Viacom Stresses New Hits, Web Views as U.S. Ad Sales Slump

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Viacom Inc., the media company controlled by billionaire Sumner Redstone, posted second-quarter earnings that beat analysts’ estimates, weathering a persistent decline in U.S. advertising sales.

Total revenue shrank 3 percent to $3.08 billion in the period ended March 31, missing the $3.25 billion average of 27 analysts’ estimates compiled by Bloomberg. Profit excluding items rose to $1.16 a share, Viacom said Wednesday in a statement, topping the average estimate of $1.06.

Viacom, which owns Comedy Central and MTV, recorded $784 million in costs to write down shows such as “CSI” and “30 Rock” and pay for staff reductions. The company has restructured its leadership and is investing in more expensive scripted programming to boost audience ratings that have declined this year.

“We’re becoming less reliant on old, not-so-relevant programming we acquired years ago,” Chief Executive Officer Philippe Dauman said on a conference call. “We said goodbye to that, and we’re saying hello to new, more engaging, more live.”

The writedown of programming was an acknowledgment that Viacom’s loss of domestic viewers extended beyond shortfalls in audience measurement.

On the conference call Wednesday, Dauman called out the growing popularity of selected new TV shows on all platforms. Viewership of Comedy Central’s “Broad City,” for example, grew 10-fold on digital sites and 55 percent on cable video-on-demand.

‘Lip Sync’

“Lip Sync Battle,” a new hit on Spike, will play a central role in the repositioning of that network as a place for high-quality programming with big stars and great productions values, Dauman said.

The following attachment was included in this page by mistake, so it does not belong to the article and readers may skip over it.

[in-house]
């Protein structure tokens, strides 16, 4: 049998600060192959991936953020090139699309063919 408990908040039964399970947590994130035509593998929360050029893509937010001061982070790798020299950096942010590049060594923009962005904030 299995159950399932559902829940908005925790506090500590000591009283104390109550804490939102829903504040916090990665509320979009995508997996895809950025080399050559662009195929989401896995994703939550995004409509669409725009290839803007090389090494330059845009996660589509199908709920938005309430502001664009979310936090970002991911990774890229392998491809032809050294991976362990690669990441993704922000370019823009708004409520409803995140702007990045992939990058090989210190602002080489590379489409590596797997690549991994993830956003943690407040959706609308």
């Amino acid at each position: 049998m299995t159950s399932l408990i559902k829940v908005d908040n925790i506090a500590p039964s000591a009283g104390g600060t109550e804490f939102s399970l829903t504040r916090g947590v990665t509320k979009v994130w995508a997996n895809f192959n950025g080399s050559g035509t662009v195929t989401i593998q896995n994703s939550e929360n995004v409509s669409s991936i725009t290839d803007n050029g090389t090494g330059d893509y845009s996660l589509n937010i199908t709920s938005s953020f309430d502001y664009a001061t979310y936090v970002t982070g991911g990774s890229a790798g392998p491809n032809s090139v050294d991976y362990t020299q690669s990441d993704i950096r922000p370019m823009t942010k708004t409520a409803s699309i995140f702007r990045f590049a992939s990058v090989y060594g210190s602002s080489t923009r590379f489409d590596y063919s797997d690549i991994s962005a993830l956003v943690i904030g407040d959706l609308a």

“Our programming thrives on digital and video-on-demand platforms,” Dauman said. Viacom’s programming accounts for 26 percent of all on-demand viewing via pay-TV providers, he said.

The company is counting on such shows to reverse falling ratings and declining domestic ad sales, which shrank for the third straight quarter.

“The 5 percent decline in domestic advertising is a concern for investors,” said Paul Sweeney, an analyst at Bloomberg Intelligence. “Viacom is battling ratings weakness across several of its networks. Until it fixes its ratings, advertising will be under pressure.”

International Sales

International continues to be an area of growth for New York-based Viacom. The 80 percent growth in international ad sales, attributable in large part to the acquisition of British broadcaster Channel 5, countered shrinking domestic revenue.

Paramount Pictures, the company’s filmed entertainment unit, suffered a decline in revenue and operating income.

Viacom fell 3.9 percent to $69.45 at the close in New York. The Class B shares have fallen 7.7 percent this year.

Including the charge for programming writeoffs, Viacom reported a net loss of $53 million, or 13 cents a share, for the second quarter, compared with profit of $502 million, or $1.13 a share, a year earlier.

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